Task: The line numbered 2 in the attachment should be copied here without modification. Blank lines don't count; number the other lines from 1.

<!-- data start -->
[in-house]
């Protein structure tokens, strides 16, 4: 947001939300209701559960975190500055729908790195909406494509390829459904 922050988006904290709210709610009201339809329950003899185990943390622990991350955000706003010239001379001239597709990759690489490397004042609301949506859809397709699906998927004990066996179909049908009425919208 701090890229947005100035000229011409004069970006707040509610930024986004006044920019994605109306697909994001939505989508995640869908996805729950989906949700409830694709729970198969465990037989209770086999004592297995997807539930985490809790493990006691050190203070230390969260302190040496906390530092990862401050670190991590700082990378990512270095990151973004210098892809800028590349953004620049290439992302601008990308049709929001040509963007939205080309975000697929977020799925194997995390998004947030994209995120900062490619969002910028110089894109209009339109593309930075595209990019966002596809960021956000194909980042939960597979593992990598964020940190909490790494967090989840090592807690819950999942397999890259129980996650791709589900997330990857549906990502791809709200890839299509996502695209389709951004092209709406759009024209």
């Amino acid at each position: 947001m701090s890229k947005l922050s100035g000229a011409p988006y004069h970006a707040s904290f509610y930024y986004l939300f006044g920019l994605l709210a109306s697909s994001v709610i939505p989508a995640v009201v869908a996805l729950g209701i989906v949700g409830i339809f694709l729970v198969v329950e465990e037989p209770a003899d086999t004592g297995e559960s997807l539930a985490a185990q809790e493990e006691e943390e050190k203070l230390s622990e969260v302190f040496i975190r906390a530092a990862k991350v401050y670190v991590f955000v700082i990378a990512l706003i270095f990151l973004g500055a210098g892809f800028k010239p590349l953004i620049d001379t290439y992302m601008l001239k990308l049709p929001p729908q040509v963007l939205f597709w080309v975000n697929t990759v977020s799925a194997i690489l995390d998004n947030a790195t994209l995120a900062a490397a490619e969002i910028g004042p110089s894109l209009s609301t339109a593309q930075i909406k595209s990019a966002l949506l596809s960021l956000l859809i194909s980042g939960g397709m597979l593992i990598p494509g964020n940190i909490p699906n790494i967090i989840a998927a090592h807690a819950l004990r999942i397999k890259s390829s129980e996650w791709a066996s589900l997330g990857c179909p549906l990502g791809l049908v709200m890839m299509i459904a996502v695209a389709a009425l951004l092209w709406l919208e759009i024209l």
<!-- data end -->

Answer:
């Protein structure tokens, strides 16, 4: 947001939300209701559960975190500055729908790195909406494509390829459904 922050988006904290709210709610009201339809329950003899185990943390622990991350955000706003010239001379001239597709990759690489490397004042609301949506859809397709699906998927004990066996179909049908009425919208 701090890229947005100035000229011409004069970006707040509610930024986004006044920019994605109306697909994001939505989508995640869908996805729950989906949700409830694709729970198969465990037989209770086999004592297995997807539930985490809790493990006691050190203070230390969260302190040496906390530092990862401050670190991590700082990378990512270095990151973004210098892809800028590349953004620049290439992302601008990308049709929001040509963007939205080309975000697929977020799925194997995390998004947030994209995120900062490619969002910028110089894109209009339109593309930075595209990019966002596809960021956000194909980042939960597979593992990598964020940190909490790494967090989840090592807690819950999942397999890259129980996650791709589900997330990857549906990502791809709200890839299509996502695209389709951004092209709406759009024209």